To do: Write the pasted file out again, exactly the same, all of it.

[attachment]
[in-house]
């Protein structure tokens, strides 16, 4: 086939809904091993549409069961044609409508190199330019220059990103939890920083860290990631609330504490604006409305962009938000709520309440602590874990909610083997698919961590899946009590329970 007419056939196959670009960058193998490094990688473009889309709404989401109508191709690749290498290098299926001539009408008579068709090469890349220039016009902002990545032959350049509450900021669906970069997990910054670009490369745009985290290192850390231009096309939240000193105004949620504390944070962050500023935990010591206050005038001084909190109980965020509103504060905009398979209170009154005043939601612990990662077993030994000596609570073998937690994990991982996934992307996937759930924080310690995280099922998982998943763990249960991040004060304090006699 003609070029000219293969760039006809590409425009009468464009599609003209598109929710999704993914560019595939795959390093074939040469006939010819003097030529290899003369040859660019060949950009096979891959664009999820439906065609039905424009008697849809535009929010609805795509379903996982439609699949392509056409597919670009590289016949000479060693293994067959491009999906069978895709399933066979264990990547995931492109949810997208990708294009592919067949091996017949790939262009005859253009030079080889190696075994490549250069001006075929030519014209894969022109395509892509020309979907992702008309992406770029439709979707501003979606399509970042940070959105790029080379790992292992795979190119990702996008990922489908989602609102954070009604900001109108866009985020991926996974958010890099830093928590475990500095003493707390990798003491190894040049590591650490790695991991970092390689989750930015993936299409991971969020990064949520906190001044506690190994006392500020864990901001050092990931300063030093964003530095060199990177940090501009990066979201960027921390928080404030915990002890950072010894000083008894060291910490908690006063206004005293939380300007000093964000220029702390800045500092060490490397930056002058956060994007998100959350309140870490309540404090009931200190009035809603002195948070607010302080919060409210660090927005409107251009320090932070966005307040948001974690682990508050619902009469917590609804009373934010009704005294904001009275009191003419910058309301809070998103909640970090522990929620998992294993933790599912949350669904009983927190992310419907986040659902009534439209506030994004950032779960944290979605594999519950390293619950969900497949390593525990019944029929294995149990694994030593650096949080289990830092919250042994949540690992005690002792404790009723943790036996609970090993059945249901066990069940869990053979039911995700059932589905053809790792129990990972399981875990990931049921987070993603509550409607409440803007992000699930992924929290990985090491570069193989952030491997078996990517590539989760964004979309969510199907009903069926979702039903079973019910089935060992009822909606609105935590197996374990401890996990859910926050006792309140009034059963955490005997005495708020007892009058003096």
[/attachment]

[in-house]
């Protein structure tokens, strides 16, 4: 086939809904091993549409069961044609409508190199330019220059990103939890920083860290990631609330504490604006409305962009938000709520309440602590874990909610083997698919961590899946009590329970 007419056939196959670009960058193998490094990688473009889309709404989401109508191709690749290498290098299926001539009408008579068709090469890349220039016009902002990545032959350049509450900021669906970069997990910054670009490369745009985290290192850390231009096309939240000193105004949620504390944070962050500023935990010591206050005038001084909190109980965020509103504060905009398979209170009154005043939601612990990662077993030994000596609570073998937690994990991982996934992307996937759930924080310690995280099922998982998943763990249960991040004060304090006699 003609070029000219293969760039006809590409425009009468464009599609003209598109929710999704993914560019595939795959390093074939040469006939010819003097030529290899003369040859660019060949950009096979891959664009999820439906065609039905424009008697849809535009929010609805795509379903996982439609699949392509056409597919670009590289016949000479060693293994067959491009999906069978895709399933066979264990990547995931492109949810997208990708294009592919067949091996017949790939262009005859253009030079080889190696075994490549250069001006075929030519014209894969022109395509892509020309979907992702008309992406770029439709979707501003979606399509970042940070959105790029080379790992292992795979190119990702996008990922489908989602609102954070009604900001109108866009985020991926996974958010890099830093928590475990500095003493707390990798003491190894040049590591650490790695991991970092390689989750930015993936299409991971969020990064949520906190001044506690190994006392500020864990901001050092990931300063030093964003530095060199990177940090501009990066979201960027921390928080404030915990002890950072010894000083008894060291910490908690006063206004005293939380300007000093964000220029702390800045500092060490490397930056002058956060994007998100959350309140870490309540404090009931200190009035809603002195948070607010302080919060409210660090927005409107251009320090932070966005307040948001974690682990508050619902009469917590609804009373934010009704005294904001009275009191003419910058309301809070998103909640970090522990929620998992294993933790599912949350669904009983927190992310419907986040659902009534439209506030994004950032779960944290979605594999519950390293619950969900497949390593525990019944029929294995149990694994030593650096949080289990830092919250042994949540690992005690002792404790009723943790036996609970090993059945249901066990069940869990053979039911995700059932589905053809790792129990990972399981875990990931049921987070993603509550409607409440803007992000699930992924929290990985090491570069193989952030491997078996990517590539989760964004979309969510199907009903069926979702039903079973019910089935060992009822909606609105935590197996374990401890996990859910926050006792309140009034059963955490005997005495708020007892009058003096």